History of the Disorder:
Since first appearing in the DSM in 1987, this "disorder" has changed names and definitions several times. While its criterion has been altered through time, there are shared concepts regarding the forms of the disorder. Characteristics central to it include negative self-references, a need for abasement, cognitive patterns of finding oneself undesirable, and over-expectation of rejection or failure.
Critics of self defeating personality disorder claim that it shouldn't in all cases be labeled as a disorder, as it is often found in disproportionate numbers in victims of abuse. This is an indicator that these symptoms may arise from individuals who are conditioning their behavior, which have left them trained to subordinate themselves for the needs of others.
Many believe that this is simply a symptom of the abuse, therefore and that it shouldn't be considered anything separate. Unfortunately, the symptoms here can last for a very long time and can greatly impact the life of anyone, whether they have been the victim of abuse or not. This means it's important to characterize the disorder appropriately and make sure that help is available at all times. For those who suffer from it, self defeating personality disorder can be an extremely debilitating and even harmful disorder.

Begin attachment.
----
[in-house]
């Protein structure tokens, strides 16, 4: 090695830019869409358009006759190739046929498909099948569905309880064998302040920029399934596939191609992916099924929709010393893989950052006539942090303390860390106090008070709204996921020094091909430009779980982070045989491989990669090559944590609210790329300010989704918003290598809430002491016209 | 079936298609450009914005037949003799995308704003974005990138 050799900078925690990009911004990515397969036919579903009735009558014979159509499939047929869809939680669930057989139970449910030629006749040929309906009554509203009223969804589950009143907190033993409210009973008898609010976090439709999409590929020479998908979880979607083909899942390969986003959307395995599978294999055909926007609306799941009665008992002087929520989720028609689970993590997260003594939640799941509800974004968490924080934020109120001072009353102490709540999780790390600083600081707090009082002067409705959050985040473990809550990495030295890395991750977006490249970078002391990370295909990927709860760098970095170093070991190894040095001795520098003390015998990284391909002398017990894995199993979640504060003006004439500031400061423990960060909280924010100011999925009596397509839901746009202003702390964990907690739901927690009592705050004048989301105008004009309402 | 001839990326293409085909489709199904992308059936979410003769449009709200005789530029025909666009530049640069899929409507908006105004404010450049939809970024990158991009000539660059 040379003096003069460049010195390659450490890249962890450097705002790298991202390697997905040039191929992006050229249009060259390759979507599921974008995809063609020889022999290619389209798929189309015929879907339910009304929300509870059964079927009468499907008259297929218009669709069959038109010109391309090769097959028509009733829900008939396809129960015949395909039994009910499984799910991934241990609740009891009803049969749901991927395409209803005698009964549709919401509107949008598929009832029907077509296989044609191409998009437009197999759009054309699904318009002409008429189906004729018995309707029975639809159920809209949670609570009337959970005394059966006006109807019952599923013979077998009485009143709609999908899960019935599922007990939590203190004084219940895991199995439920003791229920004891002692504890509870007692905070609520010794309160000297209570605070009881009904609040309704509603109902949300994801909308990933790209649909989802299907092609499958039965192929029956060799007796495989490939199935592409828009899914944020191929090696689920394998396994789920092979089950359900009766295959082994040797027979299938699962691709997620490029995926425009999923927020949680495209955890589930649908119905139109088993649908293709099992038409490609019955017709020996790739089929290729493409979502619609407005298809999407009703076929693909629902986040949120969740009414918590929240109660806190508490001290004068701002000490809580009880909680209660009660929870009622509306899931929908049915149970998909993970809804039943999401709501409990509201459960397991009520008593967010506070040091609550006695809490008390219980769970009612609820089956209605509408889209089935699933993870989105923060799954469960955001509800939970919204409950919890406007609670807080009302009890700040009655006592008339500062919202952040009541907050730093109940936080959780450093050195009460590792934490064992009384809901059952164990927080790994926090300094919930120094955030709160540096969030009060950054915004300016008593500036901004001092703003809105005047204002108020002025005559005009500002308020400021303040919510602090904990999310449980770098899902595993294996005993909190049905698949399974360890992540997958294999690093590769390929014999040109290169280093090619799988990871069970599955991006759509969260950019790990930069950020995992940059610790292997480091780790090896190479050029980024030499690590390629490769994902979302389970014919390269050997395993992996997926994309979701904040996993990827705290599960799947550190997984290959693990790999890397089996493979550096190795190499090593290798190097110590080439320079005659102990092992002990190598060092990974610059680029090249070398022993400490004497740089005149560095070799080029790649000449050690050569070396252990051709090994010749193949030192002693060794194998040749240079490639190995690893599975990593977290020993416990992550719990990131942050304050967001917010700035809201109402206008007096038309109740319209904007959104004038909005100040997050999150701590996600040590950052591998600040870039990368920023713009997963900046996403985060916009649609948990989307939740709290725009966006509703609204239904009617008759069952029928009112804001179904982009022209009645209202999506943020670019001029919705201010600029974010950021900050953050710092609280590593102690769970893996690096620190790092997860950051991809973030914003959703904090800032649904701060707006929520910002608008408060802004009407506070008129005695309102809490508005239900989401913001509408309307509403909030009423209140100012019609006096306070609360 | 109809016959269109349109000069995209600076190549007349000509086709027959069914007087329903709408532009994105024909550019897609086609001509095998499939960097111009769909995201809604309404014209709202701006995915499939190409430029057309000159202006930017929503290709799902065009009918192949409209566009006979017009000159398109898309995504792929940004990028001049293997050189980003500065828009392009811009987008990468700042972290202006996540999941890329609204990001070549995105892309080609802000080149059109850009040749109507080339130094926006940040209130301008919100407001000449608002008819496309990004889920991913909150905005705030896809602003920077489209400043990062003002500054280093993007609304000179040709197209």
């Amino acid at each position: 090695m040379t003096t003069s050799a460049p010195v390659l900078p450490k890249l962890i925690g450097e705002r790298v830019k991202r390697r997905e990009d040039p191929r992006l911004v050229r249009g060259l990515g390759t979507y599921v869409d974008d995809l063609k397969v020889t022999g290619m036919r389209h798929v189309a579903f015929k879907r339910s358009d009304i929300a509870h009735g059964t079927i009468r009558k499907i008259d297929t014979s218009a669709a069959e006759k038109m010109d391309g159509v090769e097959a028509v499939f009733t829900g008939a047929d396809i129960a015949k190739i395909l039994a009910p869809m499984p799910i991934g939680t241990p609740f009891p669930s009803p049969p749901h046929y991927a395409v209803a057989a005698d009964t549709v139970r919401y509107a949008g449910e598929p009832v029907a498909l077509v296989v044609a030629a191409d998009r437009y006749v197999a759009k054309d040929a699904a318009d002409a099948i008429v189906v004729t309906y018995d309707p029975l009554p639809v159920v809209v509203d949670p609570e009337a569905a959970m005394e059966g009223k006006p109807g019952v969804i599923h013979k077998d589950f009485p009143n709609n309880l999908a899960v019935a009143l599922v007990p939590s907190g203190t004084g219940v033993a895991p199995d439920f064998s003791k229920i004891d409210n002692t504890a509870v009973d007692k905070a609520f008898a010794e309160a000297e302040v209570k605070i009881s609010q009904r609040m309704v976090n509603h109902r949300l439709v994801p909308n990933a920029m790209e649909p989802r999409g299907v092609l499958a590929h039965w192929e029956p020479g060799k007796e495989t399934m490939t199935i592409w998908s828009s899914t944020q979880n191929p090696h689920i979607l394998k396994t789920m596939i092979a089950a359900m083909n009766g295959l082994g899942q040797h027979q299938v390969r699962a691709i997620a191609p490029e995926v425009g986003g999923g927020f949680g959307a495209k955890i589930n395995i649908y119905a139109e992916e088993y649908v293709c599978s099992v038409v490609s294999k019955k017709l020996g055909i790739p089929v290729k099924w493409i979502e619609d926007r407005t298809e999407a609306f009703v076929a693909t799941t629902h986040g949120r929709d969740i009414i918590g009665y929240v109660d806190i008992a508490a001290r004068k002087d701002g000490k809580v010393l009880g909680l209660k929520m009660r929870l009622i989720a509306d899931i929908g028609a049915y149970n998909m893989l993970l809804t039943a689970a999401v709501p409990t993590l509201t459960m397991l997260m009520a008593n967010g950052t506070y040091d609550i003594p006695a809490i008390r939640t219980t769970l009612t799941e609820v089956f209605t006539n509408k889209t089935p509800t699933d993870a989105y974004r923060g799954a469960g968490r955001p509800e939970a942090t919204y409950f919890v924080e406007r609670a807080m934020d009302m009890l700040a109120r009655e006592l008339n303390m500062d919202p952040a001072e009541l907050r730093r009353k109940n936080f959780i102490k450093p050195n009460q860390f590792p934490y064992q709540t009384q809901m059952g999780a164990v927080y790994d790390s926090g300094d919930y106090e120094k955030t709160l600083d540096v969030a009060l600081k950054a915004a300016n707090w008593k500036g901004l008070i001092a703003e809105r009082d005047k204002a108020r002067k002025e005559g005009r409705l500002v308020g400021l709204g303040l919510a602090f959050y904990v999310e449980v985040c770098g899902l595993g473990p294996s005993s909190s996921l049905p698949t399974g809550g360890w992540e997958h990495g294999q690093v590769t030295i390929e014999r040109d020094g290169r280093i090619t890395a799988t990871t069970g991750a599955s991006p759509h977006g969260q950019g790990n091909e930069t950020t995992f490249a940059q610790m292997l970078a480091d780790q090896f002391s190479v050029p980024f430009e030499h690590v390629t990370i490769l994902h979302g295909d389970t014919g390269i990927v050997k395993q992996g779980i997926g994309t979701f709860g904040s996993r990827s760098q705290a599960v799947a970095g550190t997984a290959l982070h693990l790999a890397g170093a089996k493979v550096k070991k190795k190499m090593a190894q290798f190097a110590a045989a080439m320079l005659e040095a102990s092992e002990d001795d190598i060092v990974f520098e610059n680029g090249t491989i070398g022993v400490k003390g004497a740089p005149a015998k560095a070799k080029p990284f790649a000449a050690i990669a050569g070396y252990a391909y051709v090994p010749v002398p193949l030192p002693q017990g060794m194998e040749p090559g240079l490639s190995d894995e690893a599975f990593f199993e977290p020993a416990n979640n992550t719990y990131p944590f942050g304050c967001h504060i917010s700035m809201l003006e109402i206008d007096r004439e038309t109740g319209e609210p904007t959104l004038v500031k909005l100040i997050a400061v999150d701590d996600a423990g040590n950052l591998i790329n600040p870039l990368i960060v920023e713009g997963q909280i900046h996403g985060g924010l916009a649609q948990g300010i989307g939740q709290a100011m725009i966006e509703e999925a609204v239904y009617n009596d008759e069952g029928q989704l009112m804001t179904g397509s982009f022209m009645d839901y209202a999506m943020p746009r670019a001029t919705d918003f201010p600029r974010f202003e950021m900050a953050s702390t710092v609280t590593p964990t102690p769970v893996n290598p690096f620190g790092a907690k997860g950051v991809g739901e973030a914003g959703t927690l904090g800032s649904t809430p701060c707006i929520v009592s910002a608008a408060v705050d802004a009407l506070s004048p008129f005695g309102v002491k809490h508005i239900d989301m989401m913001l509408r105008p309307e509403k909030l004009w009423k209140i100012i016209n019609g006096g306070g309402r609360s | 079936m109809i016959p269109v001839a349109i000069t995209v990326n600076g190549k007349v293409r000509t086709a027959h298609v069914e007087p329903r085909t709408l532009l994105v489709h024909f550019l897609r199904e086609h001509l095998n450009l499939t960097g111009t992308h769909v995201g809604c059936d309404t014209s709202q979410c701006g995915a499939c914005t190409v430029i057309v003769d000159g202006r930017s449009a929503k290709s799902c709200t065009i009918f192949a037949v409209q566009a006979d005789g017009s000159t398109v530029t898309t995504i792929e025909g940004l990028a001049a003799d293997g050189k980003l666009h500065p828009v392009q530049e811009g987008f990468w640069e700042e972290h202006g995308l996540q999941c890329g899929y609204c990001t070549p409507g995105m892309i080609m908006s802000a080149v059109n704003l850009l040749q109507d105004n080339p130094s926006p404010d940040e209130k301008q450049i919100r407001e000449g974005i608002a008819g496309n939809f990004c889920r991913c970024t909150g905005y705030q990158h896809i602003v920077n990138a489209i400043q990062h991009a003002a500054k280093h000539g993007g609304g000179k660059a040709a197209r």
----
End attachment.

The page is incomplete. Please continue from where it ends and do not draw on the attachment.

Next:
Self Defeating Personality Disorder
Those that fit the criterion for this personality pattern may be appropriately described as "self-sacrificing altruists." They find satisfaction in serving others, viewing life as unfair but feel that they are tasked with helping those less fortunate than them, even if the disparity is contrived. It isn't uncommon for these people to give their all in the workplace while failing to climb higher than a middle-management position.
What this means is that those who suffer from this disorder tend to see themselves as only worth serving others. Whether this behavior is learned as a result of abuse or any other reason, these individuals tend to give everything that they have to anything they do. They are likely to give and give to their friends and family, whether those individuals deserve the help or are appreciative of it or not. They will sacrifice their time, their money and everything they can in order to help others without expecting anything for themselves. The difference between these individuals and a volunteer, however, is that these individuals feel there is no other choice and will sacrifice beyond what they should.
For someone with this disorder it is nearly impossible to say 'no' even when it's necessary for their own health or wellbeing. They will even give at their job to an extent that they are often described as workaholics and may even be taken advantage of by their co-workers, bosses and more. For someone experiencing this disorder, however, relationships, whether intimate or otherwise, can be a very serious consideration. Someone with this type of disorder is often taken advantage of whether by those who are well-meaning or those who are not. This doesn't change the fact that the individual can't stop themselves from doing for others.